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In 2016, 10 electors voted or attempted to vote against the wishes of their state's popular vote. File Photo by Mike Theiler/UPI

In 2016, 10 electors voted or attempted to vote against the wishes of their state’s popular vote. File Photo by Mike Theiler/UPI | License Photo
Jan. 17 (UPI) — The Supreme Court on Friday agreed to hear a case in which electoral college members seek the right to vote for a presidential candidate who didn’t win the popular vote in their state.

The high court will hear two similar cases brought by electors in Colorado and Washington. Former Secretary of State Hillary Clinton won the popular vote in those two states in 2016, but some electors refused to vote for her.

The plaintiffs said the laws in those states requiring electors to vote along with the popular vote are unconstitutional.

In 2016, 10 electors voted against their state’s pledged candidate. Three were invalidated and replaced with electors who complied, and the other seven were officially recorded. As a result, Clinton lost five electoral votes (three to former GOP Secretary of State Colin Powell, one to Democratic candidate Bernie Sanders and one to Democratic South Dakotan activist Faith Spotted Eagle) and Trump lost two (one to Kasich and one to former Texas Rep. Ron Paul).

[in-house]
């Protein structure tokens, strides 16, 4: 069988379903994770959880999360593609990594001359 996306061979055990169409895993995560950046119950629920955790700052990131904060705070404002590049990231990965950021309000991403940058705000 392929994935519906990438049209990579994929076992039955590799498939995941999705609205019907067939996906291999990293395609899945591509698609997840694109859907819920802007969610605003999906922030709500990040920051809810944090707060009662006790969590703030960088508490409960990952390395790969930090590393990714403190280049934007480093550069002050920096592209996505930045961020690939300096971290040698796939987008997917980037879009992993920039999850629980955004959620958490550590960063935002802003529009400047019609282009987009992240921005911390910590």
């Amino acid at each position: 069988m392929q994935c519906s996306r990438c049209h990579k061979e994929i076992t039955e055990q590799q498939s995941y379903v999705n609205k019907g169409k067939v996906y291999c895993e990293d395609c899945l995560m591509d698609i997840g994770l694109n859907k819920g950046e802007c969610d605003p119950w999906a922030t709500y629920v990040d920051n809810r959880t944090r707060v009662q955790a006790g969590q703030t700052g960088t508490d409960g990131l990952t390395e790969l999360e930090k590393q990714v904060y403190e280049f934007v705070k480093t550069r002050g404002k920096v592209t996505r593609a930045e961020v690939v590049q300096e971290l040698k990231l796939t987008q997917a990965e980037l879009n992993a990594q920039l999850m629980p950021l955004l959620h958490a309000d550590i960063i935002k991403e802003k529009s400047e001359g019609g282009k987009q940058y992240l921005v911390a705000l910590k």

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Four of the rogue electors belonged to Washington state, two to Texas and one to Hawaii. The invalidated votes belonged to electors in Maine (for Sanders), Minnesota (for Sanders) and Colorado (for John Kasich).

In September, a federal appeals court sided with the plaintiff in the Colorado case, Michael Baca. The decision generated concern among state officials and advocates, who fear it gives individual electors all the power — and voters none.

The Electoral College system has been a target of numerous activists over the years. Presently, many states have changed or are considering changing how their electoral votes are awarded. A national movement, the National Popular Vote Interstate Compact, promotes a coalition of states that have already enacted laws to award their electoral votes to whichever candidate wins the national popular vote — an effort aimed at democratizing the entire process. The compact, however, won’t enter legal force until states representing at least 270 electoral votes — the number needed for a candidate to win — join the coalition. Presently, the compact has states with 196 electoral votes, and needs 74 more.

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The Supreme Court is expected to rule in the case by June, with plenty of time before the 2020 U.S. presidential election in November.

Daniel Uria contributed to this report.